I have no recollection of my birthday the year I turned three, but compared to my memories of the weeks that followed, it was either unmemorable, or it fell as a casualty in the preparation process for Dam Days. I will never know.
However, I do know that two years earlier, on my first birthday, our little village was decimated by yet, another massive flood. Flooding was a regular event in our village, but that particular flood, coming on the eve of the Fourth of July, garnered enough attention that it became the catalyst for flood prevention. Where they wrangled the money for it, I never knew, but two years later, we celebrated the completion a pair of small dams in a big way - at least it was for a village of a thousand people - with Dam Days.
Before Dam Days, my memories are hazy, patchy, pieces of mental photos, pieced together with a dreamlike glue. Once the preparations began, my memories come together like a Pixar 3-D movie, complete with a soundtrack of exotic music, colors so vivid they seem to vibrate, and for some reason, men, women and children all hula dancing. Mix that with miles of bright crepe paper, the faint scent of hay, and a float for me to ride on while throwing candy to the crowds and it was a three-year-old’s dream come true!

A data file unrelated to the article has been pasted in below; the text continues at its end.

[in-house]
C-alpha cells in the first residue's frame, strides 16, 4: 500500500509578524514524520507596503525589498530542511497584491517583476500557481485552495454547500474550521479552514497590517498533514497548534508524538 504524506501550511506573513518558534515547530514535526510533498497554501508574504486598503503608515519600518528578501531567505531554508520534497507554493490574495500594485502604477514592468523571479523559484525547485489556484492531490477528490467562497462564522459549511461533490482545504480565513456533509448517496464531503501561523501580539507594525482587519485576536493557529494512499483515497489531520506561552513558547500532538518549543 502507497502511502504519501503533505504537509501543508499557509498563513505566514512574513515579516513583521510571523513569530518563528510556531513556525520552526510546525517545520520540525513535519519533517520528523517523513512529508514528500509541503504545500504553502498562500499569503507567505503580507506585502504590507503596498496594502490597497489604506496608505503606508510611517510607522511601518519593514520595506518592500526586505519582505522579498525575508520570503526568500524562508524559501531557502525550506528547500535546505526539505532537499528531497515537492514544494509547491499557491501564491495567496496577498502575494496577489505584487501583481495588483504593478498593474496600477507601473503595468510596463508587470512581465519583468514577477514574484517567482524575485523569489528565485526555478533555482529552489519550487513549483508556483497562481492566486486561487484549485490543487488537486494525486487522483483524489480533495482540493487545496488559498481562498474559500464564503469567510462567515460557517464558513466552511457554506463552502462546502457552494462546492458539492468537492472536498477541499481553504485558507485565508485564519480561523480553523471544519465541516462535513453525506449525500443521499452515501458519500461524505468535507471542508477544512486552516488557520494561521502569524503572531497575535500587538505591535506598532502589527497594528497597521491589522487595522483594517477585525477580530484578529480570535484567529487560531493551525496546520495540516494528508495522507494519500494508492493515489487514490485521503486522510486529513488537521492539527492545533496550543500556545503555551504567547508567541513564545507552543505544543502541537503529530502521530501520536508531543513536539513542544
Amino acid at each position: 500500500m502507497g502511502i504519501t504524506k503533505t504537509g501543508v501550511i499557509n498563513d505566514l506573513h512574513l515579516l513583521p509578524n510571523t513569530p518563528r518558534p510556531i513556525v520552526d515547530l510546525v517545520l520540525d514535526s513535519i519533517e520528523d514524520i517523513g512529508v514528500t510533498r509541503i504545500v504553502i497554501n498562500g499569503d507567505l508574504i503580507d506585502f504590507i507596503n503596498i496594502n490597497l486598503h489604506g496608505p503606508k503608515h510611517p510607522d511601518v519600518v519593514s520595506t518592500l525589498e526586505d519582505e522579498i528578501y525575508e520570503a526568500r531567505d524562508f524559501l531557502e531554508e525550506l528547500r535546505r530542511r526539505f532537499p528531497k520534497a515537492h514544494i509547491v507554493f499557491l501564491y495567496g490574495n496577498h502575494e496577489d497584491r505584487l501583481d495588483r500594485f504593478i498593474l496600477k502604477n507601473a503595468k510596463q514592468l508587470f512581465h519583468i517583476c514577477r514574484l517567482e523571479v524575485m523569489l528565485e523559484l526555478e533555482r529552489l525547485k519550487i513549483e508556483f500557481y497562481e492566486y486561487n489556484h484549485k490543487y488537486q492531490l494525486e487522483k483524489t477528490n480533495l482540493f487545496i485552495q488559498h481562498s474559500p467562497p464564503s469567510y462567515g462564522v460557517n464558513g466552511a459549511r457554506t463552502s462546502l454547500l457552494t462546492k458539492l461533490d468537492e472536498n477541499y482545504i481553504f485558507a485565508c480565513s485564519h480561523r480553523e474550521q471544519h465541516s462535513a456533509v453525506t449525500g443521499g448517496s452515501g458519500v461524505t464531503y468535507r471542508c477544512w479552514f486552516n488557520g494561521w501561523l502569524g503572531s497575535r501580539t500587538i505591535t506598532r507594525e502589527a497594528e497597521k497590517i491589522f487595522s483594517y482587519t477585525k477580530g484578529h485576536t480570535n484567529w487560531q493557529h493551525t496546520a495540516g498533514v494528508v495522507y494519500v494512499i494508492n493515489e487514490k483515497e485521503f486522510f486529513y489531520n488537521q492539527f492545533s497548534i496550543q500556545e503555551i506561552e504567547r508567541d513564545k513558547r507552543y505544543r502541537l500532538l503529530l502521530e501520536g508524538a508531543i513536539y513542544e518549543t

That is, until the parade began. It was planned to kick off the festival but just as it began, the skies opened up, sending a deluge into the valley. It was as if Poseidon himself was personally offended and had decided to test the strength of the dams that we had erected. The moment that the first drop of water touched that crepe paper, the colors began melting like ice cream on a scalding summer day. Those bright, tropical hues swirled into a murky, soup of ugliness, ruining my costume, the floats, and worst of all, dissolving the crowds which ended the parade.
I can still see my hands, streaked with a muddle of ruined colors trying to shelter the candy basket as it was filling with crepe-paper-polluted water. I can still feel my chest heaving with sobs as someone pulled me off the float, rushing me to shelter that I did not want. I can still recall the festival being abandoned to the endless sheets of falling water. I still remember the pain I felt, having to abandon all that beautiful candy. Somewhere between the torrents of rain and nightfall, exhaustion took me. The rain continued driven by freakishly strong winds, throughout the duration of the festival.
Monday morning dawned clear and cloudless, all the traces of the ruined festival washed away. Though the villagers never said so, I think that they took it as an omen, for we never celebrated Dam Days again.